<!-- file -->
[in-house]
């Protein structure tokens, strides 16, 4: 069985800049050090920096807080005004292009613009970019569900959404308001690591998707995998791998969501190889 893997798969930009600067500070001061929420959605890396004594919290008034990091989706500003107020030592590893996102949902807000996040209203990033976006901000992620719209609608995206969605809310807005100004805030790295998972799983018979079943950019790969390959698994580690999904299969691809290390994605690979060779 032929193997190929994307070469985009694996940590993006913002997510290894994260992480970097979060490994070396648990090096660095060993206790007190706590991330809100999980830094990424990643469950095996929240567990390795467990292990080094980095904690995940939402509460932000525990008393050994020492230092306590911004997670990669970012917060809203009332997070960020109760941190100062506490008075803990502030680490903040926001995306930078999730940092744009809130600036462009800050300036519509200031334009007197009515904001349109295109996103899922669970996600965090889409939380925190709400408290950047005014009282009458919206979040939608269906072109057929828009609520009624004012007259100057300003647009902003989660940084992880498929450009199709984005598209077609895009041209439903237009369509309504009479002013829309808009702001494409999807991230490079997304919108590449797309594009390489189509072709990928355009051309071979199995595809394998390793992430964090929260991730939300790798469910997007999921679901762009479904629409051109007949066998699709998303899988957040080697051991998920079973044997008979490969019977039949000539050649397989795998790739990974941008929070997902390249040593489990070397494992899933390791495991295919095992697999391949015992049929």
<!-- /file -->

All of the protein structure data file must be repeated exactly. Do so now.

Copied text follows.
[in-house]
């Protein structure tokens, strides 16, 4: 069985800049050090920096807080005004292009613009970019569900959404308001690591998707995998791998969501190889 893997798969930009600067500070001061929420959605890396004594919290008034990091989706500003107020030592590893996102949902807000996040209203990033976006901000992620719209609608995206969605809310807005100004805030790295998972799983018979079943950019790969390959698994580690999904299969691809290390994605690979060779 032929193997190929994307070469985009694996940590993006913002997510290894994260992480970097979060490994070396648990090096660095060993206790007190706590991330809100999980830094990424990643469950095996929240567990390795467990292990080094980095904690995940939402509460932000525990008393050994020492230092306590911004997670990669970012917060809203009332997070960020109760941190100062506490008075803990502030680490903040926001995306930078999730940092744009809130600036462009800050300036519509200031334009007197009515904001349109295109996103899922669970996600965090889409939380925190709400408290950047005014009282009458919206979040939608269906072109057929828009609520009624004012007259100057300003647009902003989660940084992880498929450009199709984005598209077609895009041209439903237009369509309504009479002013829309808009702001494409999807991230490079997304919108590449797309594009390489189509072709990928355009051309071979199995595809394998390793992430964090929260991730939300790798469910997007999921679901762009479904629409051109007949066998699709998303899988957040080697051991998920079973044997008979490969019977039949000539050649397989795998790739990974941008929070997902390249040593489990070397494992899933390791495991295919095992697999391949015992049929």